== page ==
5. I’ve been in the technology industry for almost 21 years and have probably been considered “unqualified” for most of the jobs I’ve done. I was the girl in grad school who was afraid to ask questions because everyone would see how little I knew. But somehow being forced to change roles so many times and frequently enter new fields turned into a strength, and I found my confidence. Now I am viewed as a valuable executive with experience in a variety of things who can be put into any new situation and succeed. Turn the fear into excitement around the scary but challenging new role/opportunity and view it as an adventure – you will be amazed at how far you will go!

  6. ahh I can so relate to this! It’s so weird being a beginner again! But, I’ve made it a point to tell myself that every day is a learning experience, and mistakes are to be expected. As long as you’re working hard and trying your best, things will come. Cut yourself a little slack and take some pressure off, and it seems a lot more manageable. I think I’ve been doing better with that mindset! I wish you were at my hospital, that would be so fun 🙂

  7. I can definitely relate! I am one of those people who always likes to look like she knows what she’s doing and never stops to ask for directions when she’s traveling. But I think it’s true that you’ll learn more (and more quickly) if you ask for help the first few times you need to do something new. Usually people are flattered, not annoyed, that you want their advice. Also, if you ask for help, you can spend less time worrying about whether you’re doing something right and more time enjoying your job!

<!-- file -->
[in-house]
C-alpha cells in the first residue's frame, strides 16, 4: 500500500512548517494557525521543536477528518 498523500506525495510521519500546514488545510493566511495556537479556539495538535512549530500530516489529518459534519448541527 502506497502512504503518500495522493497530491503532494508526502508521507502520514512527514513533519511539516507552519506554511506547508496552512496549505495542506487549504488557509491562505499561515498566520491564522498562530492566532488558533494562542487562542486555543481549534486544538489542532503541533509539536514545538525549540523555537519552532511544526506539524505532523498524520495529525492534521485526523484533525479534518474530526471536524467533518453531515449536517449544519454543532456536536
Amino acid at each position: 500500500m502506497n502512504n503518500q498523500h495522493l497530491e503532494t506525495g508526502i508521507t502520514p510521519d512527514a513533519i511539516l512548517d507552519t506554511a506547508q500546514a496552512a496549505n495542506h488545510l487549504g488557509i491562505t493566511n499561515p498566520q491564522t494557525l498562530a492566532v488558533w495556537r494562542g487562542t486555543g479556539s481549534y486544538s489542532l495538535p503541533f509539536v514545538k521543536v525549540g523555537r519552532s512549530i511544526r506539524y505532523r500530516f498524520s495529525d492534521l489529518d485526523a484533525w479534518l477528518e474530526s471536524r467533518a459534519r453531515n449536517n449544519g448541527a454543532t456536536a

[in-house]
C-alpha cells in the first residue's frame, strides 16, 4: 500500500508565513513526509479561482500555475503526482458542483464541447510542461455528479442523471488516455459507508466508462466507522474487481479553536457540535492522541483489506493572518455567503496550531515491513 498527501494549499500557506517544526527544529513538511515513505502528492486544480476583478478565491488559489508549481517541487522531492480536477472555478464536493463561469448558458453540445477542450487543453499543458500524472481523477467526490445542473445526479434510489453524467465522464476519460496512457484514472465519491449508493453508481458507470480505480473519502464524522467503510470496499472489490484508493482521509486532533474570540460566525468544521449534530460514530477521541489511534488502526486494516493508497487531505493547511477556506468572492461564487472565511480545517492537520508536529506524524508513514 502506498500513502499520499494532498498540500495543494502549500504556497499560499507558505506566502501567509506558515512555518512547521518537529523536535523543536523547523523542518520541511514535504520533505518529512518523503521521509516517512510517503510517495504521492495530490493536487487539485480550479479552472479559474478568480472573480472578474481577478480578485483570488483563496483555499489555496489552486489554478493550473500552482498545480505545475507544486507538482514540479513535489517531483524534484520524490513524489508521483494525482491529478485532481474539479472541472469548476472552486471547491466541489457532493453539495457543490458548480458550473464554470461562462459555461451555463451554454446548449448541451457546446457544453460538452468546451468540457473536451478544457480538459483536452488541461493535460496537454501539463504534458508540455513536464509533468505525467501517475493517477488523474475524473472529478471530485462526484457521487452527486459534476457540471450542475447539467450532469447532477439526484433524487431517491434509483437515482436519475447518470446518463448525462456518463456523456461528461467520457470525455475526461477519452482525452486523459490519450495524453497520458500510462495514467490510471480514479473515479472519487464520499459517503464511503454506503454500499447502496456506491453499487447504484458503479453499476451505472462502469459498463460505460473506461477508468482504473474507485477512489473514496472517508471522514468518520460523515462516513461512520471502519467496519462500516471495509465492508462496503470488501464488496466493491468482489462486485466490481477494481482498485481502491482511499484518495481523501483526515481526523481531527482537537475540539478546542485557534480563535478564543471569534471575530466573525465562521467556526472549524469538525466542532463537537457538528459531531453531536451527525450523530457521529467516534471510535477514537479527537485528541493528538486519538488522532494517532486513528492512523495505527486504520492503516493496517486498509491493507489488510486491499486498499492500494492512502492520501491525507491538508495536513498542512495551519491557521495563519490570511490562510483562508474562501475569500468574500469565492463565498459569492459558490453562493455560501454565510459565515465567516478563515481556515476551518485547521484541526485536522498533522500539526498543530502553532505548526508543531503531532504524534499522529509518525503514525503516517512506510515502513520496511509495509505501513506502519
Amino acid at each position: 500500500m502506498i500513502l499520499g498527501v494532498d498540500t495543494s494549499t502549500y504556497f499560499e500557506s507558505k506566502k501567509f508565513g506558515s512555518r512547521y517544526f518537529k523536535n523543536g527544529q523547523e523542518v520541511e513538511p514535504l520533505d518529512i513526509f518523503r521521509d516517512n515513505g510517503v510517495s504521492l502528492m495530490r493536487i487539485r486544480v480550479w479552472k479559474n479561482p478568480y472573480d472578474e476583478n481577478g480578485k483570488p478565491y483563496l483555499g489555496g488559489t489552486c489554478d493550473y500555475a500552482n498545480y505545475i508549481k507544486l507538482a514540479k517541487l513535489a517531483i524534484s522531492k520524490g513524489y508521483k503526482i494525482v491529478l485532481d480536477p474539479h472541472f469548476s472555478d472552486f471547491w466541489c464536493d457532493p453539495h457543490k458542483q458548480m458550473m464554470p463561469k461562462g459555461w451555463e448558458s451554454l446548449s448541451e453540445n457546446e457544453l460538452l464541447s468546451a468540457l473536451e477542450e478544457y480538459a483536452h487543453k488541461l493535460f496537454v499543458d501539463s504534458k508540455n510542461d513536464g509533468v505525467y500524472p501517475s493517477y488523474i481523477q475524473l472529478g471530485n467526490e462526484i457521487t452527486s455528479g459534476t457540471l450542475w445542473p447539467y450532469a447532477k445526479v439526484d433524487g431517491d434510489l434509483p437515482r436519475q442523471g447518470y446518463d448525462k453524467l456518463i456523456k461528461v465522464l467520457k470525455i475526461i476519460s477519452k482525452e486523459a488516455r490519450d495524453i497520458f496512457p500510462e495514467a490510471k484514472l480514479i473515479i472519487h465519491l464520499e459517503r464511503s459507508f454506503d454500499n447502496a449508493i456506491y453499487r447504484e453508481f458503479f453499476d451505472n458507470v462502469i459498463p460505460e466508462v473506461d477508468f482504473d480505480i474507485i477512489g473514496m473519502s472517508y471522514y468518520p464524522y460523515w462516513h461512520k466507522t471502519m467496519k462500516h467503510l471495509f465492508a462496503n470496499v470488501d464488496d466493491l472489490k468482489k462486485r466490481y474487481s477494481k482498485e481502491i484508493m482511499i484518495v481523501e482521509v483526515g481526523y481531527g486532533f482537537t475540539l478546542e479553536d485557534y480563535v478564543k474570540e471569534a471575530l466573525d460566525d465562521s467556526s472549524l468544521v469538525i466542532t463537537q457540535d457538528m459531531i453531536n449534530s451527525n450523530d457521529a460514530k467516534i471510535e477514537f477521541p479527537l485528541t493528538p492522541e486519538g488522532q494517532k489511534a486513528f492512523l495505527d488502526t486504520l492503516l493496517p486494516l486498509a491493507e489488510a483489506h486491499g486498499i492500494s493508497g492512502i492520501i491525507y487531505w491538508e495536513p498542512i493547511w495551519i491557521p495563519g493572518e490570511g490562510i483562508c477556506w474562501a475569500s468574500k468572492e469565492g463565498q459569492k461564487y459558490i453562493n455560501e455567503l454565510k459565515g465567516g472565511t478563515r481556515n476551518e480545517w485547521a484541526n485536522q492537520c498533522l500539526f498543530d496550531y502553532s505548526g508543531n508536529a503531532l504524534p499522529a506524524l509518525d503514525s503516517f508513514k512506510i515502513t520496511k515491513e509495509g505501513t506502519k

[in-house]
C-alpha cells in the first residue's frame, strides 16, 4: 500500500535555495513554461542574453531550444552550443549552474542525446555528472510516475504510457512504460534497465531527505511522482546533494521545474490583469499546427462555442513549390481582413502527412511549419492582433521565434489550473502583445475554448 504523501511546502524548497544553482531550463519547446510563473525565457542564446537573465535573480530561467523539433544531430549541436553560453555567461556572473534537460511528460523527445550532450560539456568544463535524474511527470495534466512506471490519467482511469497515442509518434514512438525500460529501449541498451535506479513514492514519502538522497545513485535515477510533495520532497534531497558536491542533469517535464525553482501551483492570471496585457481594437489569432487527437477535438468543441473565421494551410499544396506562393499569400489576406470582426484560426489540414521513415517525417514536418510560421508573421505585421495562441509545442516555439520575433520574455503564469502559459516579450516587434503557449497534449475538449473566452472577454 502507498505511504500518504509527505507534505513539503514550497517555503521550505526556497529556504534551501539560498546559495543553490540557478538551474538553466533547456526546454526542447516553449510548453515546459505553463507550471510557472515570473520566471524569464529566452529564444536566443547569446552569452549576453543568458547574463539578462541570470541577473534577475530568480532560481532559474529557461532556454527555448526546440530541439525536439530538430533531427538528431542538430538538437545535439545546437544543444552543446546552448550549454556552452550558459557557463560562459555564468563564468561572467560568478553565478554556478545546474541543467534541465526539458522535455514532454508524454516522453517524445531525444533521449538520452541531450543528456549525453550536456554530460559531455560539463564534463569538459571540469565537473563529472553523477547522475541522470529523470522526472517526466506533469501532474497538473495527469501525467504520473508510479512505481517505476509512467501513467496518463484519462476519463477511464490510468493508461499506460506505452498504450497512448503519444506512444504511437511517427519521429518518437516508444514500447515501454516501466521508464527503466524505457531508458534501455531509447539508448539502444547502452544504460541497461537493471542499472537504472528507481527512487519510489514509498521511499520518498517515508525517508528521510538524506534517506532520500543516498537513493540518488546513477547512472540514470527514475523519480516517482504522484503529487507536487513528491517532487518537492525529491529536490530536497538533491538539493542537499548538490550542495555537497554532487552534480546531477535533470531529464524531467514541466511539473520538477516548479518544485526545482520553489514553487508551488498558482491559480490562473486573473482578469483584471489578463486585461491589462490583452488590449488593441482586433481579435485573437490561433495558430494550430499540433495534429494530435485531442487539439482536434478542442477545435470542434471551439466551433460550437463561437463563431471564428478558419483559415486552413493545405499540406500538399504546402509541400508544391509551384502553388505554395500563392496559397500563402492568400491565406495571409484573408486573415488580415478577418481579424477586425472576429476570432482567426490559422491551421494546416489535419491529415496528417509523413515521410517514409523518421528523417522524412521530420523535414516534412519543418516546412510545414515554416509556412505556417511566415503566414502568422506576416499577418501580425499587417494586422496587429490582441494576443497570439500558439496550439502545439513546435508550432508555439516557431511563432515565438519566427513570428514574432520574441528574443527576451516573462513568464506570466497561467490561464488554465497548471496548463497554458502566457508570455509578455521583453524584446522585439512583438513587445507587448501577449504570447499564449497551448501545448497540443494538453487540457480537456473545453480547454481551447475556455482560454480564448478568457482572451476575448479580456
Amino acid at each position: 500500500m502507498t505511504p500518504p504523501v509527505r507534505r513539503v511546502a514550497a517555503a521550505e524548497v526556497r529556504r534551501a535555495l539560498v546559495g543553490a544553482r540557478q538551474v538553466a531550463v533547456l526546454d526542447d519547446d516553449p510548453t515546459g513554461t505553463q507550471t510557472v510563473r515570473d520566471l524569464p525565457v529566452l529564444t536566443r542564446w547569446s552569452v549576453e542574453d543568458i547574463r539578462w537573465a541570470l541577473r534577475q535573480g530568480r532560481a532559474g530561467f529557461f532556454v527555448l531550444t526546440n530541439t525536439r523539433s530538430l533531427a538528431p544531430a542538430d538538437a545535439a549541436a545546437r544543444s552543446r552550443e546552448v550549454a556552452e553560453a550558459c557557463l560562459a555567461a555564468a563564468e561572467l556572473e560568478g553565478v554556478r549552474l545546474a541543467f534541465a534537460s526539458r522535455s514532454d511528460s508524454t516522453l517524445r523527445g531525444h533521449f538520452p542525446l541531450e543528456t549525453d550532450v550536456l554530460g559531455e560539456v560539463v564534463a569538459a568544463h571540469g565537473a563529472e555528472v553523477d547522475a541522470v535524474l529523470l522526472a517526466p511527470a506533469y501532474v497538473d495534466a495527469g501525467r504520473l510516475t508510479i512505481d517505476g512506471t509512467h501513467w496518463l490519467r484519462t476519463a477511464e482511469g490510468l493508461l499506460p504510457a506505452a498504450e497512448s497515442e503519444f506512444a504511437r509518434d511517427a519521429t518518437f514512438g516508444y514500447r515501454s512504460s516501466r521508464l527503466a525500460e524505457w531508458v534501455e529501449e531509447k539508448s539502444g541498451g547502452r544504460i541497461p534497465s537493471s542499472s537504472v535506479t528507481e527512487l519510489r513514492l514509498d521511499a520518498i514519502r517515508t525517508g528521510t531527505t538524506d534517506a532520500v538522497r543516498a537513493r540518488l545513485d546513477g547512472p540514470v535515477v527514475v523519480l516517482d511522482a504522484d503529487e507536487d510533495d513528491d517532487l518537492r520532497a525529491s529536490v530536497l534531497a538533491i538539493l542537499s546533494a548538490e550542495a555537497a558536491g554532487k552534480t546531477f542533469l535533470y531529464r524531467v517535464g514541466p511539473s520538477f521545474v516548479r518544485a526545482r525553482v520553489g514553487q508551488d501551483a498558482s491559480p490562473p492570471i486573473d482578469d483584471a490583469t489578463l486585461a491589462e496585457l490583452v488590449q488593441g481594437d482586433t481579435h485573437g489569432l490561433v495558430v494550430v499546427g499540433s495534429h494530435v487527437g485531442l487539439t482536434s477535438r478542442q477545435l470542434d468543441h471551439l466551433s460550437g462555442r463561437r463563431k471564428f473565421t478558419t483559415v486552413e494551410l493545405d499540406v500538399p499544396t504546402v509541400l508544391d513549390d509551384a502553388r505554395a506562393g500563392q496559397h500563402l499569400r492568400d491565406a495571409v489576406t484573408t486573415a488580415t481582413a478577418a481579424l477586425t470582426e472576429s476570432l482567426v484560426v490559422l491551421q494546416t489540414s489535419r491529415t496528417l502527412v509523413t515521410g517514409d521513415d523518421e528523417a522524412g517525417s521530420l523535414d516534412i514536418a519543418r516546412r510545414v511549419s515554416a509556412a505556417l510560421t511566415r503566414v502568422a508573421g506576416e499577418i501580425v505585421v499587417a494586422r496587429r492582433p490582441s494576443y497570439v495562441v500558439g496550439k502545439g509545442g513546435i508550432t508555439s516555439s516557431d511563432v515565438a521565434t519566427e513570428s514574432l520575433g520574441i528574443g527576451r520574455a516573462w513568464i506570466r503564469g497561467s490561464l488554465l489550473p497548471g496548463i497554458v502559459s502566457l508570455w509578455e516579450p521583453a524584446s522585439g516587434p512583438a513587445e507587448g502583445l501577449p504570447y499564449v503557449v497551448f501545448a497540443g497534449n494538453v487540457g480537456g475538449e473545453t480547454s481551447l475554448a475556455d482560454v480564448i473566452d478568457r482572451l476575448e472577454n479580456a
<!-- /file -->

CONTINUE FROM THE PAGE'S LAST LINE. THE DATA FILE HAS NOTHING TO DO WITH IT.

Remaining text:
8. I’m sure the first year as a resident is much like the first year as a nurse…such a big learning curve and such a big difference from being a student. You’re expected to know so much and hit the ground running…and you can’t just take your time and work through because some things need to be done NOW. The key is that people realize you don’t know everything, especially in the beginning. I like getting our new interns because they’re so cute and shiny and new. haha. And I can tell them what to do. 🙂 Well…only a little bit. Nurses are your friends and I don’t mind when a resident asks, “What do you usually do?”

    But basically…I cried a lot when I first became a nurse and got really overwhelmed. See also: I had the WORST job ever. But anyway. The nurses were all really supportive because they’ve all been there before. People won’t purposefully let you hurt anyone. It was a blow to my ego to go from being the top of my class to feeling like I was drowning…but it does get easier.

    Ramble ramble ramble. I think ob/gyn people are nicer than surgeons, so you have that going for you too. 🙂

  9. This post obviously resonates with me because I’m in the exact same situation. I totally try to be really efficient sometimes, which leads to cutting corners. I definitely will need to remind myself to slow down and be thorough, especially at the beginning so that I establish a strong base. I’m not going to lie though, I will probably throw up after I catch my first baby from being so terrified 🙂